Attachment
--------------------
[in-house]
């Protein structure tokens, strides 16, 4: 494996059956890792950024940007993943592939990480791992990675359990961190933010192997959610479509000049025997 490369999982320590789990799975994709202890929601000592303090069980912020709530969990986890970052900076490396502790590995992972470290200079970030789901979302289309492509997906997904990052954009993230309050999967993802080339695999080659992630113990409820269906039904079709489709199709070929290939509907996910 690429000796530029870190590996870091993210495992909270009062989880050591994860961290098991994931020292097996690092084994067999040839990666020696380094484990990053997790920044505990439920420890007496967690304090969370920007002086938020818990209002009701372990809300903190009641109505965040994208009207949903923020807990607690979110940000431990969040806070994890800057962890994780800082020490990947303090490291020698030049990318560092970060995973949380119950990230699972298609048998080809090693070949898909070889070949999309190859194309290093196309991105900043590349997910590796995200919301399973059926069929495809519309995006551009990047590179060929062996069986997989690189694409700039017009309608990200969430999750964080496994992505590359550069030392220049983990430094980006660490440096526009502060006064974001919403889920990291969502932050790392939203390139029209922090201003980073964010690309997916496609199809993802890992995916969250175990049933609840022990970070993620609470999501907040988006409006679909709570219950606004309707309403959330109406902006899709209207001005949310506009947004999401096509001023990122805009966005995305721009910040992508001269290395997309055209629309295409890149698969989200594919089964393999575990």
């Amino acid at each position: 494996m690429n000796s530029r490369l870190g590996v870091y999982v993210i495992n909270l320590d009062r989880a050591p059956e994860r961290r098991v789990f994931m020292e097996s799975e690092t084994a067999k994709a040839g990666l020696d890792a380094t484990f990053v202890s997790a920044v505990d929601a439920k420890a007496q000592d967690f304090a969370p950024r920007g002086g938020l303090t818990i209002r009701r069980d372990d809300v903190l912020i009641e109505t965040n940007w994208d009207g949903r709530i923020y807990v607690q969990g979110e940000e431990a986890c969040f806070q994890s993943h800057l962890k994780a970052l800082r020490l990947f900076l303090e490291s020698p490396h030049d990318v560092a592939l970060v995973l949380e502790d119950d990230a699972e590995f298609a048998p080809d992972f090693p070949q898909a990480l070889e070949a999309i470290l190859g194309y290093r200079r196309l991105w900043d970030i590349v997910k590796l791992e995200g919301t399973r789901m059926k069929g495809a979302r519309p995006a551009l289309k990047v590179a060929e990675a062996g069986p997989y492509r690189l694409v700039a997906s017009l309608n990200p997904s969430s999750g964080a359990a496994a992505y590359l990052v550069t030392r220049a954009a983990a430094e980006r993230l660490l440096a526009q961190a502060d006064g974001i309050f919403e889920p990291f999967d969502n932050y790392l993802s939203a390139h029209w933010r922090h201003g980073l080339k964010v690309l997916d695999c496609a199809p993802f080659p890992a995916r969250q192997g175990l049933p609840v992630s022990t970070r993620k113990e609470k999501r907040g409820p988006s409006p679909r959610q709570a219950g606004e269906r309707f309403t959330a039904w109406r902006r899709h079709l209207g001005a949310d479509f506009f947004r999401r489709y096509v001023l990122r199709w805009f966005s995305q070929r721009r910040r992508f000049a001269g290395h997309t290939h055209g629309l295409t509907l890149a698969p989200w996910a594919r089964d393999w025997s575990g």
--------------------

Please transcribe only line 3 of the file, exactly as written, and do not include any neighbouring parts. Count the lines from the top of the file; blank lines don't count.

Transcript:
């Amino acid at each position: 494996m690429n000796s530029r490369l870190g590996v870091y999982v993210i495992n909270l320590d009062r989880a050591p059956e994860r961290r098991v789990f994931m020292e097996s799975e690092t084994a067999k994709a040839g990666l020696d890792a380094t484990f990053v202890s997790a920044v505990d929601a439920k420890a007496q000592d967690f304090a969370p950024r920007g002086g938020l303090t818990i209002r009701r069980d372990d809300v903190l912020i009641e109505t965040n940007w994208d009207g949903r709530i923020y807990v607690q969990g979110e940000e431990a986890c969040f806070q994890s993943h800057l962890k994780a970052l800082r020490l990947f900076l303090e490291s020698p490396h030049d990318v560092a592939l970060v995973l949380e502790d119950d990230a699972e590995f298609a048998p080809d992972f090693p070949q898909a990480l070889e070949a999309i470290l190859g194309y290093r200079r196309l991105w900043d970030i590349v997910k590796l791992e995200g919301t399973r789901m059926k069929g495809a979302r519309p995006a551009l289309k990047v590179a060929e990675a062996g069986p997989y492509r690189l694409v700039a997906s017009l309608n990200p997904s969430s999750g964080a359990a496994a992505y590359l990052v550069t030392r220049a954009a983990a430094e980006r993230l660490l440096a526009q961190a502060d006064g974001i309050f919403e889920p990291f999967d969502n932050y790392l993802s939203a390139h029209w933010r922090h201003g980073l080339k964010v690309l997916d695999c496609a199809p993802f080659p890992a995916r969250q192997g175990l049933p609840v992630s022990t970070r993620k113990e609470k999501r907040g409820p988006s409006p679909r959610q709570a219950g606004e269906r309707f309403t959330a039904w109406r902006r899709h079709l209207g001005a949310d479509f506009f947004r999401r489709y096509v001023l990122r199709w805009f966005s995305q070929r721009r910040r992508f000049a001269g290395h997309t290939h055209g629309l295409t509907l890149a698969p989200w996910a594919r089964d393999w025997s575990g």